Re: [selectors] What is the order of evaluation of :matches() and :not()?

On 8/28/14, 6:08 PM, Benjamin Poulain wrote:
> It would be a bit long to explain the details here, the best is probably for you to read a bit the styling code of an opensource web engine like Gecko, Webkit, blink, etc to learn more.

Thank you.  I needed the laugh.  ;)

> I could find a little introductory article here, that may help:

Sounds pretty familiar, yes.  In fact, come to think of it, according to 
I reviewed that change to Gecko.

> <style>
> :matches(:visited, a) {
>      display:block;
>      width: 100px;
>      height: 100px;
>      background-color: red
> }
> </style>
> <a href=“”>link</a>
> If only the first one is match, we are in the “visited” case, and none of the properties apply.

If a UA does that, it's broken and needs to be fixed.  In particular, if 
it short-circuits like that, then you get different performance between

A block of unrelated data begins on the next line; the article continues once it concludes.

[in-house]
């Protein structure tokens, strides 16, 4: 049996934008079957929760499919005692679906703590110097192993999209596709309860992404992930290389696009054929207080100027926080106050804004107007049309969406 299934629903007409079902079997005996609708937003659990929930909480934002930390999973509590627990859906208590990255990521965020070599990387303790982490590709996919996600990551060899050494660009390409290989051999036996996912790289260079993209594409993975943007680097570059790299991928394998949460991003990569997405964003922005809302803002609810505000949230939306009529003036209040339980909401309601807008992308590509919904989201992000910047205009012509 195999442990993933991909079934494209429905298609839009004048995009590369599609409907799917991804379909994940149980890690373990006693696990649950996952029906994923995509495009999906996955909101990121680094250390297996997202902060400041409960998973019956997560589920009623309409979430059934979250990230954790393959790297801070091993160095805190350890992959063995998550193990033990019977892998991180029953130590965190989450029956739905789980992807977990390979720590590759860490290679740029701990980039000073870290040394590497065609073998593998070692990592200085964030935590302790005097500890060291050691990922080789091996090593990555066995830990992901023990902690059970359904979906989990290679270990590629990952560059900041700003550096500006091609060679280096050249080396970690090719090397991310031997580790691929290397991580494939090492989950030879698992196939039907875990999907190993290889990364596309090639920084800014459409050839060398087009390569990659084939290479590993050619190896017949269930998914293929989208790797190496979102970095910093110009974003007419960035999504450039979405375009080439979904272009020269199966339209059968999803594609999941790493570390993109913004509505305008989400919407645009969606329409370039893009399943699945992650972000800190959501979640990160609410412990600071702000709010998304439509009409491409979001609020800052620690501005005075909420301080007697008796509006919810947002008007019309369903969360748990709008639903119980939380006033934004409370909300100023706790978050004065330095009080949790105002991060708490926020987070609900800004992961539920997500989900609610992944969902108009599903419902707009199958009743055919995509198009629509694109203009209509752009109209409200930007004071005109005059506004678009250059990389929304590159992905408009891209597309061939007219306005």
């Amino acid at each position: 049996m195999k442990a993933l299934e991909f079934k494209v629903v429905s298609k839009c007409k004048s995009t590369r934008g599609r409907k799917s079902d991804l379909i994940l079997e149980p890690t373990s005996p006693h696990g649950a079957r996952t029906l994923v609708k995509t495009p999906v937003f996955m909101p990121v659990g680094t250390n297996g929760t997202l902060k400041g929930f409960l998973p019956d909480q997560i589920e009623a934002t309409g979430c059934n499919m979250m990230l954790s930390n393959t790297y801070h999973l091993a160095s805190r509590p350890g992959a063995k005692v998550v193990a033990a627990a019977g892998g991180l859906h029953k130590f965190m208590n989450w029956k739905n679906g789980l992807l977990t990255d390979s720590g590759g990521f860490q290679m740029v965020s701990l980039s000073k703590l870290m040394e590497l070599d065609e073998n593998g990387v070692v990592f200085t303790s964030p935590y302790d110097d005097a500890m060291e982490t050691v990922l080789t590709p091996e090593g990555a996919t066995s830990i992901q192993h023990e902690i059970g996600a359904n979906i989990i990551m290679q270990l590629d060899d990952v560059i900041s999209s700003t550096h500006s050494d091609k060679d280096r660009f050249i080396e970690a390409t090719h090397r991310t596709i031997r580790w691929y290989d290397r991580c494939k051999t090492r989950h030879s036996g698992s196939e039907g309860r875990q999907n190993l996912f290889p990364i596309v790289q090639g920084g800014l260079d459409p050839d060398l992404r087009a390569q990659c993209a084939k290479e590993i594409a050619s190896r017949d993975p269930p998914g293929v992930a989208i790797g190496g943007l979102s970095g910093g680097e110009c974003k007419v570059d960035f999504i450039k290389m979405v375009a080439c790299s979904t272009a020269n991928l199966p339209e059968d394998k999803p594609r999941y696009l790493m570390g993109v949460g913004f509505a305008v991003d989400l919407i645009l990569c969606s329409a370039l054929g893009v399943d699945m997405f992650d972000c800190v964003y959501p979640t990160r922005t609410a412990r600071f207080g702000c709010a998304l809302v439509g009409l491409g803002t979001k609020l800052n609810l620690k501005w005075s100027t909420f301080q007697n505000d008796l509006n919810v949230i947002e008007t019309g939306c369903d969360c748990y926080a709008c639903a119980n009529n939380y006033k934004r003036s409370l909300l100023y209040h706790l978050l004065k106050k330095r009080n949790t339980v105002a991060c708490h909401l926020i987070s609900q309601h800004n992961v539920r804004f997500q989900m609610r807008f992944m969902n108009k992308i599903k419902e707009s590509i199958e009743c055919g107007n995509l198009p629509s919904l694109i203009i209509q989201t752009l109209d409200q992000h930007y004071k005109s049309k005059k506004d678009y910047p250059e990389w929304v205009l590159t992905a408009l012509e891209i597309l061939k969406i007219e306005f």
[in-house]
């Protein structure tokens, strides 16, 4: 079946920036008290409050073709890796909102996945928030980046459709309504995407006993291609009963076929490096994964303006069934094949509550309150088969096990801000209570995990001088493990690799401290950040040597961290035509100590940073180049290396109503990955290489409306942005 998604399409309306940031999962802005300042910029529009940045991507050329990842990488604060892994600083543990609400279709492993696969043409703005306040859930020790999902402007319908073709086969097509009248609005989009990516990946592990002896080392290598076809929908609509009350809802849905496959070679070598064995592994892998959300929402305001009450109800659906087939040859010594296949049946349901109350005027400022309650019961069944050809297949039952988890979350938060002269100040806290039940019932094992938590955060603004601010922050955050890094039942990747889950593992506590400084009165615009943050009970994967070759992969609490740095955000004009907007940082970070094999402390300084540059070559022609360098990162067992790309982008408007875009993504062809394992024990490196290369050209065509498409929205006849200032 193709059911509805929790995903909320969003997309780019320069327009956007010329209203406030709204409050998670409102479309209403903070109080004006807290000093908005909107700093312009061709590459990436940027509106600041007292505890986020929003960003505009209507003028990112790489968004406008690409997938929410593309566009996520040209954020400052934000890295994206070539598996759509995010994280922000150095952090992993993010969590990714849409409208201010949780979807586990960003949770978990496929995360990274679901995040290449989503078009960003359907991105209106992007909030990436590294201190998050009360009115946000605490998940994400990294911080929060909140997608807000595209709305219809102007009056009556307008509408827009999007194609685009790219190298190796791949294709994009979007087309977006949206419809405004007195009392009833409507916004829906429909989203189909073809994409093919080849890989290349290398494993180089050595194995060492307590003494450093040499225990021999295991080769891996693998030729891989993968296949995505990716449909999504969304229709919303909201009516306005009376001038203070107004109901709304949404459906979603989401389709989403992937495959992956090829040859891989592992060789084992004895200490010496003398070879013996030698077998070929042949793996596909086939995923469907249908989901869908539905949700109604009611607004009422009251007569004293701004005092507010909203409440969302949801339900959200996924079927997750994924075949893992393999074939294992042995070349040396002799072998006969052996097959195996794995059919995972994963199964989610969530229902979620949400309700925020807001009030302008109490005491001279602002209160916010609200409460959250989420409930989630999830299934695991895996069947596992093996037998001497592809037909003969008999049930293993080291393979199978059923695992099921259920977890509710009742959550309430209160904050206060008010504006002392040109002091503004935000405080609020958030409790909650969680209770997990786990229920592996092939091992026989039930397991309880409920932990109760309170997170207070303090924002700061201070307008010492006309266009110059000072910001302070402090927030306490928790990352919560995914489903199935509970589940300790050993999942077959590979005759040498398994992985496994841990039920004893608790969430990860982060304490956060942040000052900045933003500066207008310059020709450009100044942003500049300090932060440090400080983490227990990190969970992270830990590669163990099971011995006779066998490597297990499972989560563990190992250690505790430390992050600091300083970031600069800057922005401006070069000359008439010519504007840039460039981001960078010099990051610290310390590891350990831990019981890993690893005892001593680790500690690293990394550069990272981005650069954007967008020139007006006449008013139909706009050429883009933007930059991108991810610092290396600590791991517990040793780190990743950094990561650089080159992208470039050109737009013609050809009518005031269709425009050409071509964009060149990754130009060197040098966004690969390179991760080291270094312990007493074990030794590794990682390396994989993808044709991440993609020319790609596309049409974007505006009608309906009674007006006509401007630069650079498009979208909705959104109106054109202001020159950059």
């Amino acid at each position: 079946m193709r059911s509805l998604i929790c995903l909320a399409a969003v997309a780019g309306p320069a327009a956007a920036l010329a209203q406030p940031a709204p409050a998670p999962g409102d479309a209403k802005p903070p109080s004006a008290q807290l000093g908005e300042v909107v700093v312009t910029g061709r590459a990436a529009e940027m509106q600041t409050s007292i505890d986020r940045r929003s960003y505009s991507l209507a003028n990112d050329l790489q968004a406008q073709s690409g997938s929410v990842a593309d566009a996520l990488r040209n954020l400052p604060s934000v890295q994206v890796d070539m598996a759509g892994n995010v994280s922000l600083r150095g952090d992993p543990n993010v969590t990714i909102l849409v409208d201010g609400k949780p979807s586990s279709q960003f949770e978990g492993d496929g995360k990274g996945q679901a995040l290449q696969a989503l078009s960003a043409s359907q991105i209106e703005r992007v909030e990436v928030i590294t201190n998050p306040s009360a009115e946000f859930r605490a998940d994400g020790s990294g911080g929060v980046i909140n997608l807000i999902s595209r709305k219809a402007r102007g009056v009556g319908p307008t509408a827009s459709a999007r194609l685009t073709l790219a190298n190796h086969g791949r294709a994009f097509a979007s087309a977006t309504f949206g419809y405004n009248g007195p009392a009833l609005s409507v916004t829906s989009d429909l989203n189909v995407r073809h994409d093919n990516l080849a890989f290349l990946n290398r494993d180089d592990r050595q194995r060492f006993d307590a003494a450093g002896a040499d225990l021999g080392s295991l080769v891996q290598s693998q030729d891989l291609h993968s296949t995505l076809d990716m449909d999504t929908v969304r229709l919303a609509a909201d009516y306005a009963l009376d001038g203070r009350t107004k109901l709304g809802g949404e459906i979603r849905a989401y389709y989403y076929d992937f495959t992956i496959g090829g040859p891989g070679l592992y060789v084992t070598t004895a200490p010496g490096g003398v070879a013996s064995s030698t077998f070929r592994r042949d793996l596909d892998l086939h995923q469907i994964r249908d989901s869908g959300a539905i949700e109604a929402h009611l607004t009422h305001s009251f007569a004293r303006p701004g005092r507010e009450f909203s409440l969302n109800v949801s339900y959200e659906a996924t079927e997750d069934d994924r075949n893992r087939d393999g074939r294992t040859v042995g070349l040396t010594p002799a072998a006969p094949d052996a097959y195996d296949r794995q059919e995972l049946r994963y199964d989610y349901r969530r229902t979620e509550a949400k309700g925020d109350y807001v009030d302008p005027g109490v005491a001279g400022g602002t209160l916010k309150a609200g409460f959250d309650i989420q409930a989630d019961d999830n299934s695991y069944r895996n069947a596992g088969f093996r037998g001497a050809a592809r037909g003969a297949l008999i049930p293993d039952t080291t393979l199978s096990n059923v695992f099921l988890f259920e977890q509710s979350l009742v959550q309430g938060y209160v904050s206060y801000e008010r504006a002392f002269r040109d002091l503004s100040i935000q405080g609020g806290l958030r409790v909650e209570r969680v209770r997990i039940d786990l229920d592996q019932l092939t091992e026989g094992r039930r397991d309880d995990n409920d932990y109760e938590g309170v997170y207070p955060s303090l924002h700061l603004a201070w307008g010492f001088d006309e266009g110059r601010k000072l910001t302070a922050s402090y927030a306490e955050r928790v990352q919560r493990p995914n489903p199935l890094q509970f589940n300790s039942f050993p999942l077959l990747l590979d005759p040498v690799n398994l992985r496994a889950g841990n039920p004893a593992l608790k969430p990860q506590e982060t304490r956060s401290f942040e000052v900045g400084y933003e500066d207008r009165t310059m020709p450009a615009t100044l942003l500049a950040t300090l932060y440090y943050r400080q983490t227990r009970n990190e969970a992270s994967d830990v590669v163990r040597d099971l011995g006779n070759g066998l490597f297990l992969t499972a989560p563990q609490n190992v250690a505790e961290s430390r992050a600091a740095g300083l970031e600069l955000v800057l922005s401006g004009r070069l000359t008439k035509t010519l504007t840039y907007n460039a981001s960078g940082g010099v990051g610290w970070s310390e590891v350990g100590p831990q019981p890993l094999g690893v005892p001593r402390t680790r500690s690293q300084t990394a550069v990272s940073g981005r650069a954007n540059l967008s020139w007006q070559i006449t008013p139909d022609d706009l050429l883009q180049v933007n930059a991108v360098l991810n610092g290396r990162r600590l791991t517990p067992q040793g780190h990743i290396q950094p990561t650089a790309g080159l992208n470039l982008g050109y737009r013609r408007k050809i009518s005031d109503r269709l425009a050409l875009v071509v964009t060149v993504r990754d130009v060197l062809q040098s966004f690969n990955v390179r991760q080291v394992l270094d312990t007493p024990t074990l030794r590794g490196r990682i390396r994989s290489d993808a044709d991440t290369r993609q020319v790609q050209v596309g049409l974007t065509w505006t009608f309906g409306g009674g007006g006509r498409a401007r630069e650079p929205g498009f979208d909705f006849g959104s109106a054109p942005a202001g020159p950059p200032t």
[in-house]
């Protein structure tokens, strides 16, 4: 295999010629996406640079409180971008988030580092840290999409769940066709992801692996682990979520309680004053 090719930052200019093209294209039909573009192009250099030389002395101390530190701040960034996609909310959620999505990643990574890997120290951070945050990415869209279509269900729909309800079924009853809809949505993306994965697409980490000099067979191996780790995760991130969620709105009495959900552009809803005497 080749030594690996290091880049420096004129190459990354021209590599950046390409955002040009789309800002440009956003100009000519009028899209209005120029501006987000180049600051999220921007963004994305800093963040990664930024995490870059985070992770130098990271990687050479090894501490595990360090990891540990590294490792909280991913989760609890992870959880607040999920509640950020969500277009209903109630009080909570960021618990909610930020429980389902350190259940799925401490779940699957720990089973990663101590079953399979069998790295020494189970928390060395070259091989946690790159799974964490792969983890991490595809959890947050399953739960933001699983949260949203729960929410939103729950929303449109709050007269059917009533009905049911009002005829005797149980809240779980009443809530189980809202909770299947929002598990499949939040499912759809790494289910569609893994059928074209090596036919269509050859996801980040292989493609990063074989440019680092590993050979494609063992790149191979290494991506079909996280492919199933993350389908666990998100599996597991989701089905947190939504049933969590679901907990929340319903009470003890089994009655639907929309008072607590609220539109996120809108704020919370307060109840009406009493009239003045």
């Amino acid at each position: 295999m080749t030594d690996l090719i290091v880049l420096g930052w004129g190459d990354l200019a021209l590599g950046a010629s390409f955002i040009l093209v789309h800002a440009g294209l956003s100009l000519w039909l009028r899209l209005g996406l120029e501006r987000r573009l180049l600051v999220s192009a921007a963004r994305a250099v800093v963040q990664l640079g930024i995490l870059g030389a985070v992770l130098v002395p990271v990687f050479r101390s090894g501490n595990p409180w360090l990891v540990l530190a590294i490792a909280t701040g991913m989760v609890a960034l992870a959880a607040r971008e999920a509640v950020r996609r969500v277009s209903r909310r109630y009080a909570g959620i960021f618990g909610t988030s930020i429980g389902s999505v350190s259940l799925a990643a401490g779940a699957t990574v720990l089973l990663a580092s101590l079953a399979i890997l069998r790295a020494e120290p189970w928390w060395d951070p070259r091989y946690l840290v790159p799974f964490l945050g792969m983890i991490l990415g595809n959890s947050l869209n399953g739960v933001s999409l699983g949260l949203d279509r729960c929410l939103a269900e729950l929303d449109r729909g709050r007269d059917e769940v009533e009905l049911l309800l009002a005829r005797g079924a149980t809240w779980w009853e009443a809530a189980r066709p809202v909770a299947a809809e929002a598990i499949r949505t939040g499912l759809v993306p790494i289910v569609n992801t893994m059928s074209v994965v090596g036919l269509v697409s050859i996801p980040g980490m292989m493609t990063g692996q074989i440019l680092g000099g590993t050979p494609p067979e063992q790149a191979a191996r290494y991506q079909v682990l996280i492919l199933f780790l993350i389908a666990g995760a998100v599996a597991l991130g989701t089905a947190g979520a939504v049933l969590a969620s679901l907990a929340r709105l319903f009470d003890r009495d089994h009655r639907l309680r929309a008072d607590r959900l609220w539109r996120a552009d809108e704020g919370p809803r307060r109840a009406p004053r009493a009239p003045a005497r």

the visited and unvisited cases so you open yourself up to timing 
attacks.  I filed 
on this timing issue in Gecko.

To your main point, in Gecko, with :-moz-any (which is our current 
prefixed implementation of :matches) the rendering problem you describe 
does not occur.  David's article actually explains why it does not 
occur, but I'll summarize:

In Gecko, for every link, we compute its style as if it were visited and 
also its style as if it were not visited.  Then at rendering time, for a 
short list of properties, we consult the as-if-visited style if the link 
is in fact visited, and the as-if-unvisited style otherwise.  The 
restriction of which properties can be set via :visited is effectively 
implemented in the "short list of properties" part of this setup.

In your testcase, the two computed styles end up identical, so it 
doesn't matter which style is consulted for a given property, since both 
return the same values.


Received on Thursday, 28 August 2014 23:56:11 UTC